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Chemical Bonding

Chemists use atomic manipulation to nudge cyclo[18]carbon into being

Probe microscopy helps researchers create and visualize a carbon allotrope that was first predicted in the 1980s

by Laura Howes
August 21, 2019


The reaction scheme to get to C18 from C24O6 takes three steps, each losing two molecules of CO at a time.
Credit: IBM Research
Chemists started with a multiring precursor (left) and used voltage pulses to pick off carbon monoxide molecules to form intermediates (center left and right) on the way to making cyclo[18]carbon (right). AFM images (bottom) indicated that the carbon allotrope had nine-fold symmetry.

After some 30 years of trying different approaches to make a predicted allotrope of carbon, chemists have finally done it with a little atomic manipulation. The result is a ring of 18 carbon atoms joined together by alternating single and triple bonds (Science 2019, DOI: 10.1126/science.aay1914).

“It’s both an allotrope and a molecule, which is why this synthesis is so sensational,” says Rik Tykwinski, a physical organic chemist at the University of Alberta, who wasn’t involved in the work.

Around the same time that chemists discovered and characterized another carbon allotrope, fullerenes, calculations suggested that smaller carbon molecules could theoretically exist as rings—so called cyclo[n]carbons. But without being able to make, isolate, and characterize the molecules, chemists could only speculate at their properties, such as how the carbon atoms were bonded. Researchers have now succeeded in making and characterizing the structure of cyclo[18]carbon. Their synthesis combined atom-level techniques with precursor molecules that chemists first used to try to make the allotrope back in the 1980s.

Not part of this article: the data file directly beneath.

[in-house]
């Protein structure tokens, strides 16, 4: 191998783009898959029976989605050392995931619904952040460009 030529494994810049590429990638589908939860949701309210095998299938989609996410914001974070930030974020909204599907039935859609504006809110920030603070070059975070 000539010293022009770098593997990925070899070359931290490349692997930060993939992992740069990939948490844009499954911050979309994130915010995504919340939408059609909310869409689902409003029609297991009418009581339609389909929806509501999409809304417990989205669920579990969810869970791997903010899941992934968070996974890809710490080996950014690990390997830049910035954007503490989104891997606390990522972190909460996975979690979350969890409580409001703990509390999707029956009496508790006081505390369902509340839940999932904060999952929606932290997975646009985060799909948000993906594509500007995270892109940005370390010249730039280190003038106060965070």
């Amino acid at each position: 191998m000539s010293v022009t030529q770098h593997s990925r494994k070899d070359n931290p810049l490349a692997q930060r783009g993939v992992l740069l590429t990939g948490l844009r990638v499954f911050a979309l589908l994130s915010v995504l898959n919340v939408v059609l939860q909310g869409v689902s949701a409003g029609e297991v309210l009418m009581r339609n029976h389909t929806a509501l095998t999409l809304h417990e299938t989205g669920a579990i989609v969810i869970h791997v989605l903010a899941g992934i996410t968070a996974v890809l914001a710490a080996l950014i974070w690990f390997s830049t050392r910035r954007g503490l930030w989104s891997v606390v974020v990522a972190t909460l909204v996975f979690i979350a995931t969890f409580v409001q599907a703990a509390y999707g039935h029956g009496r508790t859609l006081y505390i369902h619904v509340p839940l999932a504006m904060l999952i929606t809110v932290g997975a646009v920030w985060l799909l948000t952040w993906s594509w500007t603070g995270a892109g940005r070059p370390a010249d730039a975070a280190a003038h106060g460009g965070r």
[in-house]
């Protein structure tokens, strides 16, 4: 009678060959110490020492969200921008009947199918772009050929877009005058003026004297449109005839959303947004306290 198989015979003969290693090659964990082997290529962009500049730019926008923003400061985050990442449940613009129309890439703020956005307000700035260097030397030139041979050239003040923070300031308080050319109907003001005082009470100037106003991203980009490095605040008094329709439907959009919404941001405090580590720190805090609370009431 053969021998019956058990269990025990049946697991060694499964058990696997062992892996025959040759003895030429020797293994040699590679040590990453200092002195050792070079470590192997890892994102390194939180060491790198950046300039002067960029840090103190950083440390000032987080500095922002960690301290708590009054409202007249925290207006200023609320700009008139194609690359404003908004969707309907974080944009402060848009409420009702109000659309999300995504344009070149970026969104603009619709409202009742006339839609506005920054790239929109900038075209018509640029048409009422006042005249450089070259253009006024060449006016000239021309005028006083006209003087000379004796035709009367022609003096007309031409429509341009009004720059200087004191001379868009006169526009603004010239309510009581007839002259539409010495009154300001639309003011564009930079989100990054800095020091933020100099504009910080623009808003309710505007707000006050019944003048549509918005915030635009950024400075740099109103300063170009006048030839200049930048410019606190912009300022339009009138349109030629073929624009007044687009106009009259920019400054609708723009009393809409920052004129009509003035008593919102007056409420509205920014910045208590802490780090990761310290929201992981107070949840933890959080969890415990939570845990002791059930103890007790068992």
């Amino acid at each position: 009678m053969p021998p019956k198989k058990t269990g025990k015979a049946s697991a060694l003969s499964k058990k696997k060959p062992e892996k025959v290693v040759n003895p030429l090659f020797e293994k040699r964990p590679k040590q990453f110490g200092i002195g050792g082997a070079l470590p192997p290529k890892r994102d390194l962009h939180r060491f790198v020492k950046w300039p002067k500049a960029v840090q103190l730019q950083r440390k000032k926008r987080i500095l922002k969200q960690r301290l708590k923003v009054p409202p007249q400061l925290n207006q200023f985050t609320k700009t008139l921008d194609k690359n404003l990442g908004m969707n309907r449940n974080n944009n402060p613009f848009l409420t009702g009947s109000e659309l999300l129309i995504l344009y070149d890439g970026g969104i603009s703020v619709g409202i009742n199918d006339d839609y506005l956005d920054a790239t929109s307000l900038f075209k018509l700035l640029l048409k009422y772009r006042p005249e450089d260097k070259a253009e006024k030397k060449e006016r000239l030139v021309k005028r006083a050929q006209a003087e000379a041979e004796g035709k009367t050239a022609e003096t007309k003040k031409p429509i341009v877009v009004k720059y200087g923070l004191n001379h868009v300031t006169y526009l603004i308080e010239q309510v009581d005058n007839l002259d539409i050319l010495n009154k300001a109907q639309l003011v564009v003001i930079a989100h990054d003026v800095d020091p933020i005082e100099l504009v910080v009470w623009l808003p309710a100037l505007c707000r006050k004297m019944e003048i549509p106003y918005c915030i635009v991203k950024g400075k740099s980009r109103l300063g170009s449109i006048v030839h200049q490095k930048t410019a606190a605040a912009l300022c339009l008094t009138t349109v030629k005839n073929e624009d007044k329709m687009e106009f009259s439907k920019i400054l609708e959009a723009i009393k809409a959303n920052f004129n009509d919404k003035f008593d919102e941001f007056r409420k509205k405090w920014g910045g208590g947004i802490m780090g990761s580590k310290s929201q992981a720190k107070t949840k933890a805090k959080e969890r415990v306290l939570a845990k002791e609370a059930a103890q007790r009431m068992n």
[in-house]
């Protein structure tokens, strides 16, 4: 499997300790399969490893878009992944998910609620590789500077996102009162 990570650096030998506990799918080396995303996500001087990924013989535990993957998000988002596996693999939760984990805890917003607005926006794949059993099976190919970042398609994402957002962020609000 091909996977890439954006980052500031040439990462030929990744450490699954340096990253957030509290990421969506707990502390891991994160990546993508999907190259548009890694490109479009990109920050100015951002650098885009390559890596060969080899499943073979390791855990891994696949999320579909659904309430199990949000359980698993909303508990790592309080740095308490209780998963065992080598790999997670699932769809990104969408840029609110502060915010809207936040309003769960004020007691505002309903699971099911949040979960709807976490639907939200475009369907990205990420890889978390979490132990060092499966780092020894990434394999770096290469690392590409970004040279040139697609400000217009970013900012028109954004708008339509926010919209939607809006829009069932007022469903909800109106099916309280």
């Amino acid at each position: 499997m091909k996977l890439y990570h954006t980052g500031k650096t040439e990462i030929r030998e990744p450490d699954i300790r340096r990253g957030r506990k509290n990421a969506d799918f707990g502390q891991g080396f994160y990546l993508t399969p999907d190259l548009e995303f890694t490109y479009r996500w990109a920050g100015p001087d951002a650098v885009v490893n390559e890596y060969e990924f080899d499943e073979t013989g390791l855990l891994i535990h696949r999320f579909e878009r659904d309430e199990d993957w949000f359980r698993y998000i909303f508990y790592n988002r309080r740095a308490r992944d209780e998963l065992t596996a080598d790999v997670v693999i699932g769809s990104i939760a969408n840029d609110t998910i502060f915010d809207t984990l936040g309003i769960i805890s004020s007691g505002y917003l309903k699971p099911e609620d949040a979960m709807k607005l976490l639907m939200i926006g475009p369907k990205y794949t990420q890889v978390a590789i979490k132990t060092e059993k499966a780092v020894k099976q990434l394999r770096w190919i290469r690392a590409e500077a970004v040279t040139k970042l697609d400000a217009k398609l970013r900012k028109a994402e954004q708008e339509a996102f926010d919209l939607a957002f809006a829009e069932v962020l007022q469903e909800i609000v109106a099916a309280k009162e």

In 2016, Leo Gross and his coworkers at IBM Research-Zurich demonstrated how they could use voltage pulses from the needle tip of a scanning tunneling microscope to break open bonds in a molecule one by one and then inspect what they had made by atomic force microscopy (AFM). When Przemyslaw Gawel, a postdoc in Harry Anderson’s lab at Oxford University, saw Gross present that work at a conference, he saw an opportunity to use the IBM technique to go after the predicted carbon rings. Gawel introduced himself and the two groups began to collaborate to build the cyclic allotrope.

“With my physics background I can understand that it’s a big deal to study and stabilize a new allotrope of carbon,” Gross says. But he adds that he was surprised, and pleased, by how easy it was the allotrope. “Making this molecule seemed like a long shot,” he admits.

When working on model systems for this project, the team first showed that they could nudge alkenes together to form a molecular wire (Nat. Chem., 2018, DOI: 10.1038/s41557-018-0067-y). In the new work, Katharina Kaiser, a PhD student working at IBM, used the method to pick off carbon monoxide molecules from a multiring precursor to eventually yield cyclo[18]carbon. “It’s much easier to break stuff than to make stuff,” Gross says. He adds that the group want to use this ring, and its precursors, as molecular building blocks for custom molecules and molecular electronics.

Kaiser also used AFM to explore the molecule’s structure and found that the molecule has nine-fold symmetry. Combining that observation with calculations allowed the team to determine that cyclo[18]carbon is made up of an alternating sequence of single and triple bonds, rather than the alternative, a continuous ring of double bonds.

In the 1980s, when he was a PhD student at the University of California, Los Angeles, trying to make cyclo[18]carbon, Yves Rubin synthesized the precursor molecules that the team resurrected for their new work. Now, back at UCLA as a group leader, Rubin is still working on carbon-rich molecules. He says the work is “a long-awaited result.”

Tykwinski agrees, likening the discovery to that of fullerenes. “This is really a clever, landmark study in carbon chemistry.”


The story was updated on Aug. 16, 2019, to correct the DOI for the new paper.


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